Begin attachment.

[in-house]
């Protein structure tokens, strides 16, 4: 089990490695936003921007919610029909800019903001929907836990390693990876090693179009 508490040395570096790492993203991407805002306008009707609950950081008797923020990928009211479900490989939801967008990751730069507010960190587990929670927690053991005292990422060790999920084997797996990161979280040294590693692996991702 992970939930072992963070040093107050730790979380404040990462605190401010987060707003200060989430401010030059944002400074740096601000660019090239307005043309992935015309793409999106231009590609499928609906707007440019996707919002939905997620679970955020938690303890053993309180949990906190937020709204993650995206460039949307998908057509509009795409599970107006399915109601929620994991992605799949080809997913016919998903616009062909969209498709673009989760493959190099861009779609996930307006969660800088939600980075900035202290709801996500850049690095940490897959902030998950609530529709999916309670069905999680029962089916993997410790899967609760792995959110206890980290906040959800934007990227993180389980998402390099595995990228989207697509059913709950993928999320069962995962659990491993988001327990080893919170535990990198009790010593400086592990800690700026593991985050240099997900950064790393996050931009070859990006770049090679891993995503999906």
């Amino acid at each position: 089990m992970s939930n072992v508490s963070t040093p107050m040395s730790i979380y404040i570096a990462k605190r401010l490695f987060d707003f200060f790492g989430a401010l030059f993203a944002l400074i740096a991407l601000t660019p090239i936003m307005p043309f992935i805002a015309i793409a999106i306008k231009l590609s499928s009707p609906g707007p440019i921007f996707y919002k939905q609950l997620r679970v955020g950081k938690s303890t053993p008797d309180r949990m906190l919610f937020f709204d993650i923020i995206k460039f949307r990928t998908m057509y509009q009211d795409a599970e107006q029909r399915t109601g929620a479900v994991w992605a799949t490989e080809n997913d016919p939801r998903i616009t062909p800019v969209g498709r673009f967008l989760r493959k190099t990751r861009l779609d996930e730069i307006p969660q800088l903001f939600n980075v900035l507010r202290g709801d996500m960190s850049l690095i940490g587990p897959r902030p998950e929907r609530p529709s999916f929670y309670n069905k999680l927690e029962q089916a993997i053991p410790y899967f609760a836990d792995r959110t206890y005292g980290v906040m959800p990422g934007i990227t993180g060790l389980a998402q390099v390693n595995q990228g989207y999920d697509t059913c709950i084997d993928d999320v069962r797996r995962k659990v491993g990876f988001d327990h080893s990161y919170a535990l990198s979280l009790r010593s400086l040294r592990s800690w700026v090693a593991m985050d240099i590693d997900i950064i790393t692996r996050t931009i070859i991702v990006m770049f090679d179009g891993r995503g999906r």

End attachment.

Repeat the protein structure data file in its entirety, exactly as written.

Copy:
[in-house]
């Protein structure tokens, strides 16, 4: 089990490695936003921007919610029909800019903001929907836990390693990876090693179009 508490040395570096790492993203991407805002306008009707609950950081008797923020990928009211479900490989939801967008990751730069507010960190587990929670927690053991005292990422060790999920084997797996990161979280040294590693692996991702 992970939930072992963070040093107050730790979380404040990462605190401010987060707003200060989430401010030059944002400074740096601000660019090239307005043309992935015309793409999106231009590609499928609906707007440019996707919002939905997620679970955020938690303890053993309180949990906190937020709204993650995206460039949307998908057509509009795409599970107006399915109601929620994991992605799949080809997913016919998903616009062909969209498709673009989760493959190099861009779609996930307006969660800088939600980075900035202290709801996500850049690095940490897959902030998950609530529709999916309670069905999680029962089916993997410790899967609760792995959110206890980290906040959800934007990227993180389980998402390099595995990228989207697509059913709950993928999320069962995962659990491993988001327990080893919170535990990198009790010593400086592990800690700026593991985050240099997900950064790393996050931009070859990006770049090679891993995503999906």
């Amino acid at each position: 089990m992970s939930n072992v508490s963070t040093p107050m040395s730790i979380y404040i570096a990462k605190r401010l490695f987060d707003f200060f790492g989430a401010l030059f993203a944002l400074i740096a991407l601000t660019p090239i936003m307005p043309f992935i805002a015309i793409a999106i306008k231009l590609s499928s009707p609906g707007p440019i921007f996707y919002k939905q609950l997620r679970v955020g950081k938690s303890t053993p008797d309180r949990m906190l919610f937020f709204d993650i923020i995206k460039f949307r990928t998908m057509y509009q009211d795409a599970e107006q029909r399915t109601g929620a479900v994991w992605a799949t490989e080809n997913d016919p939801r998903i616009t062909p800019v969209g498709r673009f967008l989760r493959k190099t990751r861009l779609d996930e730069i307006p969660q800088l903001f939600n980075v900035l507010r202290g709801d996500m960190s850049l690095i940490g587990p897959r902030p998950e929907r609530p529709s999916f929670y309670n069905k999680l927690e029962q089916a993997i053991p410790y899967f609760a836990d792995r959110t206890y005292g980290v906040m959800p990422g934007i990227t993180g060790l389980a998402q390099v390693n595995q990228g989207y999920d697509t059913c709950i084997d993928d999320v069962r797996r995962k659990v491993g990876f988001d327990h080893s990161y919170a535990l990198s979280l009790r010593s400086l040294r592990s800690w700026v090693a593991m985050d240099i590693d997900i950064i790393t692996r996050t931009i070859i991702v990006m770049f090679d179009g891993r995503g999906r």